I discovered Nick’s work a couple of years ago. Surfin’ from link to link, I stumbled upon his opening page and the image there of a woman with some amazing flare engulfing her. I immediately liked that shot, so I took some time to look around his site. simply wonderful imagery. Easy to get view, with a sensibility that was so accessible that I bookmarked it immediately.
Every one of my workshop students know his name as it is one of the dozen or so that I through out as being totally involved with making great pictures with light. Nope… not tons of strobes, as Nick seems to use a lot of natural light, and bounced ambient with great success, but light that wraps and flares and seems so integral to the communication ability of the image.
Yeah… I’m a fan. Heh.
So when I heard that he was coming out with a book of travel photographs, I emailed a congratulatory note to him. I mentioned that I would love to review the book when it came out and he emailed back that an advanced copy was on its way. Even cooler!
I gotta tell you that if you are interested in travel photography, or photography of people in environments, you must get this book. It is available now on Pre-Order at Amazon, and at a price that is simply irresistible. Man, those Amazon folks make the pre-orders really attractive with a huge discount.
Before I continue with the review, I would like to thank everyone for the great response to the workshops. Santa Cruz is nearly filled, and West Palm Beach is filling nicely. I do have some openings in New Orleans and Omaha, so if you know anyone who is interested in a workshop this year – one that actually teaches a ton of stuff you will use – send them on over to Learn To Light for more information.
A few important links That you may have missed:
A Sense of Urgency: Are You Demanding More of Yourself and Branding Your Photography Business, A Realistic View right here at LE.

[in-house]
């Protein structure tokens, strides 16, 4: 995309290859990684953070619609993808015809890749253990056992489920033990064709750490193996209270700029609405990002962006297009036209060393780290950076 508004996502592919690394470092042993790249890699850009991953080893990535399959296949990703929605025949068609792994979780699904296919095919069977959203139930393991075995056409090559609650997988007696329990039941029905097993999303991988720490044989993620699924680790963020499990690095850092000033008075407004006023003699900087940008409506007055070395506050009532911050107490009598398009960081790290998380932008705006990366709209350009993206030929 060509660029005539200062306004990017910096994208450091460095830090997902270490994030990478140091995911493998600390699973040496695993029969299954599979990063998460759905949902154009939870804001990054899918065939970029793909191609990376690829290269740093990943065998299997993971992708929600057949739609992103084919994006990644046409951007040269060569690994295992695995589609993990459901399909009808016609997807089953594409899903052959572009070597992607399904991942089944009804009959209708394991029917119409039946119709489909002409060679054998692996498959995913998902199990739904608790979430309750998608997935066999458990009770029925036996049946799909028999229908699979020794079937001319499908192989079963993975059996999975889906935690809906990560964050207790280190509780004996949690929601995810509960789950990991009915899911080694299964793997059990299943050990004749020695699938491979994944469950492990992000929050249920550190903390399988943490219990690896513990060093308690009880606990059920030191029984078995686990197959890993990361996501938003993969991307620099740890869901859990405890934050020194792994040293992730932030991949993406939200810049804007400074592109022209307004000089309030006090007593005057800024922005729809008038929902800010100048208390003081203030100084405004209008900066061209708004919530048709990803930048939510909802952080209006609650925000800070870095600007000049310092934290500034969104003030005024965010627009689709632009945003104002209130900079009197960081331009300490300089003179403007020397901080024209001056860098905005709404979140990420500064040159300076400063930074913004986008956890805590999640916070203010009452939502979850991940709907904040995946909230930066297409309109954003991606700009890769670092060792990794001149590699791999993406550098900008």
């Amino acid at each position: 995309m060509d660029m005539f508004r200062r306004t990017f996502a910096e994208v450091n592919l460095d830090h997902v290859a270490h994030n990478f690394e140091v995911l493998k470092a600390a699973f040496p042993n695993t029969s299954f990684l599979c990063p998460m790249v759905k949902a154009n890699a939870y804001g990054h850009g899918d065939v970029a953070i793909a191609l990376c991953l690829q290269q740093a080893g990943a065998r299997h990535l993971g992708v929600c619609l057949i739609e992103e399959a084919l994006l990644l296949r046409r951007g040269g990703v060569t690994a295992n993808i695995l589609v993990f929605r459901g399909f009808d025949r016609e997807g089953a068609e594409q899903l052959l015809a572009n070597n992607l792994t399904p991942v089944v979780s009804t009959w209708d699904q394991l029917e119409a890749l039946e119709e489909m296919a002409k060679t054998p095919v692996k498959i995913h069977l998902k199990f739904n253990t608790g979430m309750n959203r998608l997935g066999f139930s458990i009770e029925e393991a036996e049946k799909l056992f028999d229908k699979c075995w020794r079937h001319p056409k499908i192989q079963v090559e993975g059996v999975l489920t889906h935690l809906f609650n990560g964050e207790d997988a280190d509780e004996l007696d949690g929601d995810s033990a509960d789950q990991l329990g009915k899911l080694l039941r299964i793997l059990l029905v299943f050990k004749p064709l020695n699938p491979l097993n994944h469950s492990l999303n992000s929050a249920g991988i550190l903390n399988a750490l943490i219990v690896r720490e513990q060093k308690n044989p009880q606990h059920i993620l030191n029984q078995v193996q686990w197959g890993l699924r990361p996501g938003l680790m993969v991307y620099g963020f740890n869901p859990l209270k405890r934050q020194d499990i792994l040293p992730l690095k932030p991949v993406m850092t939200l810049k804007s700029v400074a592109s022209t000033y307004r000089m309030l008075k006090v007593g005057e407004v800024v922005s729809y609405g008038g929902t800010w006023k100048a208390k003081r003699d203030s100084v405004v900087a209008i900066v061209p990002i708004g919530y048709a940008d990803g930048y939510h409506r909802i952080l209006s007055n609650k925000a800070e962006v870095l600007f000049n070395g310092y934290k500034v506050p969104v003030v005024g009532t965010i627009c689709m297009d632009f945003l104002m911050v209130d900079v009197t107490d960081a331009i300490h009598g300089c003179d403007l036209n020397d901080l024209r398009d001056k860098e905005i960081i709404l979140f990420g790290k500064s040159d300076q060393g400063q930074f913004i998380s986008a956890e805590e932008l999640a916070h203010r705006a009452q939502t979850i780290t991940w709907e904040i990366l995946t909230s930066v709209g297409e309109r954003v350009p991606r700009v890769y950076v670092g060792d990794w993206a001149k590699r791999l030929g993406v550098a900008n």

Heather Morton has two great pieces in a row on Branding and the issues of working in another city. In Canada they call it the “Tall Poppy Syndrome” – refer to it as the “Out of Town Expert… on steroids”. My buddy Kirk Tuck has a post on building the perfect camera for himself… ah that it were that easy, and Seth always has something great to say. This point of “Looking Successful” is something to think about.
On the personal front, we are all moved in to the new studio, the office is setup and everything has been taken from the boxes and carefully arranged (LOL) in my work space. I am antsy to get in there and start shooting some food and still life soon. Probably after this weekend in Houston. I will do a walk around with a video soon so you can get an idea of how the studio lays out and what the work flow there looks like.
Please don’t hesitate to offer an article idea or to ask questions regarding any aspect of Lighting Essentials focus. We are ready and able to answer most questions you have as an emerging photographer.
Well, take the jump on to Nick Onken’s new book, Photo Trekking.
Photo Trekking is a different sort of travel photography book. From the outset you notice the landscape layout and the large, oversize images. Mmmm… big pictures! I like that! The printing is very nice, and for a photobook, that is really important.
But it is the content that is mixed with the images that set this book apart from a lot of other travel photography books that I have seen. Content that is real, easy to follow, and conversational… as if Nick were standing there telling you about traveling all over the world shooting known and exotic locations.
The table of contents shows how in depth the book really is: From Preparation to Tips to what to do After the Shoot, the information is delivered in easy to understand bites that don’t necessarily have to be done in order. Each chapter stands on its own. And that means you can read it any way you want. If you want to start with the Tips for Taking Great Travel Photographs chapter, go right ahead… it is self contained and full of great tips, tricks and professional working methods that are sure to increase the quality of your travel photography.